Perry vs. Paul: A Texas-sized war

Off-camera confrontation captures tension

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SIMI VALLEY, Calif. — The scrap between Rick Perry and Mitt Romney may have gotten more attention in Wednesday’s presidential candidates debate, but it was tame compared to the dust-up between Mr. Perry and Rep. Ron Paul, two Texans who apparently have spent plenty of time digging up dirt on each other and aren’t afraid to use it.

At one point when the video cameras weren’t rolling — though the incident was caught by still photographers — Mr. Perry walked over Mr. Paul’s lectern, took hold of the congressman’s wrist and wagged his finger at him.

A spokesman for Mr. Perry said Thursday it was a policy conversation, not a heated exchange.

“The governor and the congressman talked about border security. It was a cordial conversation,” said Mark Miner.

The two Texans, though, lost few opportunities to focus on one another in the debate.

Texas Gov. Rick Perry (left), former Utah Gov. Jon Huntsman (center) and Rep. Ron Paul, Texas Republican, talk Sept. 7, 2011, during a break at the Republican presidential candidate debate at the Reagan Library in Simi Valley, Calif. (Associated Press)

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Texas Gov. Rick Perry (left), former Utah Gov. Jon Huntsman (center) and ... more >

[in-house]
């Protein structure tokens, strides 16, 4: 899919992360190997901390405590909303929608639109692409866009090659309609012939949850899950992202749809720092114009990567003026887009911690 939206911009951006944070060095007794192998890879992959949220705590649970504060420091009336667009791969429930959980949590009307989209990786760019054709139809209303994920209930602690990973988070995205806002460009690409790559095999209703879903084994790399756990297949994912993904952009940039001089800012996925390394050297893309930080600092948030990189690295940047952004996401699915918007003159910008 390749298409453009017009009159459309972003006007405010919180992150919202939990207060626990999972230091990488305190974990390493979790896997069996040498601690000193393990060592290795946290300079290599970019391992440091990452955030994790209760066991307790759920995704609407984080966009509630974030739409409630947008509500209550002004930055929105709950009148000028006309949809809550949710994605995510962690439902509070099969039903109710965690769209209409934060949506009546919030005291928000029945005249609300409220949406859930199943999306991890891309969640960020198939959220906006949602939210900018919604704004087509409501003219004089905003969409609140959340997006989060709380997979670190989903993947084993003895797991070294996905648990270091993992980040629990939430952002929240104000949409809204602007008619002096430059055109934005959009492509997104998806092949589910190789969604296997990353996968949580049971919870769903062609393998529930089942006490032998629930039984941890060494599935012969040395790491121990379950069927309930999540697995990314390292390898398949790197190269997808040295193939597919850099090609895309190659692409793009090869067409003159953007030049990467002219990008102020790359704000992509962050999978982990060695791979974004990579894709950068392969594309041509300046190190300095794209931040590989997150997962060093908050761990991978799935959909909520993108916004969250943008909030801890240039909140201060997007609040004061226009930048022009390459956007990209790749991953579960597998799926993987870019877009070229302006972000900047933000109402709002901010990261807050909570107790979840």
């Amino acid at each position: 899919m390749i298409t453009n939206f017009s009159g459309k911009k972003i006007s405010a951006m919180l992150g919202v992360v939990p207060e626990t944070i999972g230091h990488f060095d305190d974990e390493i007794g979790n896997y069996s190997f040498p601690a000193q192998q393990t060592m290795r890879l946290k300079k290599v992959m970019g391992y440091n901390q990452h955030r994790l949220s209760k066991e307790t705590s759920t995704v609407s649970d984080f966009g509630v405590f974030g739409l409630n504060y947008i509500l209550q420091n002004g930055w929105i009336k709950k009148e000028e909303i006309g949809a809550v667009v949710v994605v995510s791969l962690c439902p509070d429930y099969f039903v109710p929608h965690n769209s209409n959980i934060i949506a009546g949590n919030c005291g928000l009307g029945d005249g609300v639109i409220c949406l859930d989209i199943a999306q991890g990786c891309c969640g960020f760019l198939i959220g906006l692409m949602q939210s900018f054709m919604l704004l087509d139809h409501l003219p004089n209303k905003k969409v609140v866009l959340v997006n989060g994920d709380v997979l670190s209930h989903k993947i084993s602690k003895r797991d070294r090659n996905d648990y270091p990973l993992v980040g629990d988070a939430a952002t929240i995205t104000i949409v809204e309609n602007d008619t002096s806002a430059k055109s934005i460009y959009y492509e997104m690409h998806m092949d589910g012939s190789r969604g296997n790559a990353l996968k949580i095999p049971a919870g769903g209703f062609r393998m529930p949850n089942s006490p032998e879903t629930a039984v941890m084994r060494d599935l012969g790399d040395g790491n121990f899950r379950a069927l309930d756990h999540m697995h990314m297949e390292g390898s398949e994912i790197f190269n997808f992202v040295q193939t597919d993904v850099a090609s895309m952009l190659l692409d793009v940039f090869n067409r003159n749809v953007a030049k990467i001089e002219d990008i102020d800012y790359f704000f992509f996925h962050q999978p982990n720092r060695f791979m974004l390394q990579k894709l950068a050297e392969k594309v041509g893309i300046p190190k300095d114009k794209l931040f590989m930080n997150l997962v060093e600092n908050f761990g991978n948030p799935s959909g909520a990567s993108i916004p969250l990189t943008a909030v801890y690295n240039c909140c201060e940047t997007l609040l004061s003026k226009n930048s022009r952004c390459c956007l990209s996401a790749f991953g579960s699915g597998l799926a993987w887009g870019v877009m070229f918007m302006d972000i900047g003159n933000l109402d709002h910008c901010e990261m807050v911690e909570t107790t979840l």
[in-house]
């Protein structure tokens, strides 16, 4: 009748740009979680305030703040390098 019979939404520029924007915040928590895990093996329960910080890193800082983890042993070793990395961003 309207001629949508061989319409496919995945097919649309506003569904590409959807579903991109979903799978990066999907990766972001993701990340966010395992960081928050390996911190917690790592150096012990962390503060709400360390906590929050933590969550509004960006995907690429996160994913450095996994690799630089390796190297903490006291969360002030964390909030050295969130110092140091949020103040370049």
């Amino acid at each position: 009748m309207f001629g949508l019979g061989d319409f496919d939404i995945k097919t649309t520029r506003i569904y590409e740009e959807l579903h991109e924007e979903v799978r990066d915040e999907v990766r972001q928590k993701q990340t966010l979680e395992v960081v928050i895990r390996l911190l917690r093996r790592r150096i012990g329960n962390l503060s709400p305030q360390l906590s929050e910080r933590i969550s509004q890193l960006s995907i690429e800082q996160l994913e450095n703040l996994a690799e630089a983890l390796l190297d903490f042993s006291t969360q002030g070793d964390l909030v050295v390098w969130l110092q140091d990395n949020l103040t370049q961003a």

The first shot was invited by the debate moderators, who asked Mr. Paul to expand on his accusations, made in recent days, that Mr. Perry, who has spent more than a decade as governor of Texas, is less conservative than voters think.

“Just take the HPV,” Mr. Paul said, referring to Mr. Perry’s scrapped plan to require schoolgirls in the state to be given a vaccine against the sexually transmitted virus. “Forcing 12-year-old girls to take an inoculation to prevent this sexually transmitted disease, this is not good medicine, I do not believe. I think it’s social misfit.”

Mr. Perry acknowledged he’d gone about the plan the wrong way when he tried to bypass the legislature, but said he’d been trying to combat cervical cancer, which can result from HPV, and said his plan would have allowed parents to opt out of the inoculation program.

Later, after Mr. Perry criticized the health care law Mr. Romney signed in Massachusetts, Mr. Paul jumped in and said Mr. Perry should worry about his own record, since he had written “a really fancy letter supporting Hillarycare” — the health program former first lady Hillary Clinton tried to enact in the 1990s.

Mr. Perry fired back, pointing to a letter Mr. Paul wrote in 1987 announcing he was dropping out of the the party he now seeks to lead because he was disappointed in then-President Reagan.

“Speaking of letters, I was more interested in the one that you wrote to Ronald Reagan back and said I’m going to quit the party because of the things you believe in,” Mr. Perry said.

He didn’t continue any further before Mr. Paul insisted on responding.

“I support the message of Ronald Reagan. The message was great. But the consequence — we have to be honest with ourselves — it was not all that great,” Mr. Paul said.

The attacks kept up even during the commercial breaks — and not just on stage. Mr. Paul had paid to run an ad during the MSNBC broadcast attacking Mr. Perry, pointing to his support for Al Gore’s presidential bid in the 1980s, including twice calling the governor a “cheerleader.”

“Al Gore found a cheerleader in Texas named Rick Perry,” the ad announcer intones.

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